Label: Subsound Records
Release date: 22 November 2019
Every once in a while, a new act releases music with little other branding involved and it’s hard to know what to think about them or if it would be worth it to listen to them.
A lack of descriptions or reviews or even a discography makes a person unsure what they are getting into, and sometimes a little scared to make that plunge. That is why a strong name and–often, more importantly–a captivating album cover is key to bringing in the fans that a new band so badly desires. After all, that was what got people listening to vinyls in the first place, when searching the racks for the album with the coolest picture… or the one with the uncensored nipples. In the case of PLEIADEES, who seem to not mind whether they are listed in all caps or not, both their ambiguous name and haunting album art work in their favor. Pleiades (not the band) could refer to the seven sister nymphs of Greek mythology, a highly visible star cluster, a group of Antarctic volcanoes, or a group of mountains in Switzerland. Combined with the foggy imagery of eight (possibly more) veiled women in flowing dresses, smiling and dancing in an indeterminable environment, the album seems to take all of the elements of the aged and unknown to send a message of something spiritual and haunting.
Further digging for the curious listener reveals a few things more. The group is Italian, and consider themselves “dark jazz ritualists”. Their backgrounds are fairly impressive with guitarist Xabier Iriondo playing in alternative rock bands Afterhours and Buñuel, bassist Massimo Pupillo gaining his fame while playing in instrumental jazz punk band Zu, and percussionist Cristiano Calcagnile having a long-standing solo career. Together, the three decided to make something new, quoted as wanting to create “a sound that could evoke the ancestral forces of music, melody, and rhythm… to raise the spirit and lead it to the presence of the divine”. Using a methodically crafted combination of rock, jazz, and improvisation, the trio seeks to transcend genres and play “world music for these disjointed times we’re all in”. With their three-track EP, their first collaboration together, PLEIADEES does exactly that.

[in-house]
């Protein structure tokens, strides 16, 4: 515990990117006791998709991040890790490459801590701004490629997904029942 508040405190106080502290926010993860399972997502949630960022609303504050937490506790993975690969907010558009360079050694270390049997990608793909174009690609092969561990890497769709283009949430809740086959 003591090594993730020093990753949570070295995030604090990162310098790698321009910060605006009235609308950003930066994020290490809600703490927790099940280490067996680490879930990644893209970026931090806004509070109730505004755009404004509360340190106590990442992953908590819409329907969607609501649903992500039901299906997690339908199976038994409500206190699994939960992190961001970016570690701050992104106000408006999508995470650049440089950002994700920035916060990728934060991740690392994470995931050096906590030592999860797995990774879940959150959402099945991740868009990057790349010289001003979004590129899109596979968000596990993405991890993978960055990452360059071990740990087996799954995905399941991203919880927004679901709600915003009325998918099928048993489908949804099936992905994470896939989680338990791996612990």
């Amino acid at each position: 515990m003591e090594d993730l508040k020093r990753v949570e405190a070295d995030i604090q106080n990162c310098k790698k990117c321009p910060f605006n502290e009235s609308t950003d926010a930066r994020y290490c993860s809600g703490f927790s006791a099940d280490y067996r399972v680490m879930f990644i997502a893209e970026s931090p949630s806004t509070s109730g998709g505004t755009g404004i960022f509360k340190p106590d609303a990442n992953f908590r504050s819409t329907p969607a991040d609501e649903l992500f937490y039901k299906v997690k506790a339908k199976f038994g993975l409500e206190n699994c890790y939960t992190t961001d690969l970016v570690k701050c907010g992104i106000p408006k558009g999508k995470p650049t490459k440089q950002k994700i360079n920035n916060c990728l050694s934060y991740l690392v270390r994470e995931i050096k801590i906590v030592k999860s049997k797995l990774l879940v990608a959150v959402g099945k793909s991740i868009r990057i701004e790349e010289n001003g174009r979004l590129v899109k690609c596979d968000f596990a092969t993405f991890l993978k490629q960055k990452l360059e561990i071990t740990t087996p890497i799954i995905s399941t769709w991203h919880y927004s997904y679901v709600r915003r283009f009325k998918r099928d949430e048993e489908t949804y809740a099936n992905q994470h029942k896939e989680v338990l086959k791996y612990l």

The EP begins with the previously teased How to step out of solidity and vaporize yourself, whose 19-minute length (nearly twice as long as either of the other two tracks on the EP) is certainly enough to make the less bold shy away. However, if one takes a deep breath and jumps in, they will be greeted with an eerie melody and a pleasant hum of feedback, more accessible than noise legends Sunn O))) and far more complex in its execution. Howling winds, the tinkling of chimes, dusty footsteps, squealing, plinking, moaning, and other ominous sounds not quite able to be perceived float in and out as they please, like the soundtrack to a horror movie played with no visual context to guide the listener along. A chanting circle enters and leaves, clapping aided by the sound of trumpets and a synth modulated to sound like an old music box. Muffled guitars and drums play the same four notes from under the metaphorical floorboards, a ballet and a brass band fighting to be heard over the monotony while ghostly onlookers rattle and shake the participants. The music box plays alone in a room while the fight continues, feedback from guitars sounding suspiciously close to human speech that one just can’t make out. Sudden voices in the chanting circle take over again as all the previous players come together into one messy and terrifying jumble, a deeply sad and pleading message hidden in the noise. And just like that, 19 minutes have gone by, and you somehow know less than when you started.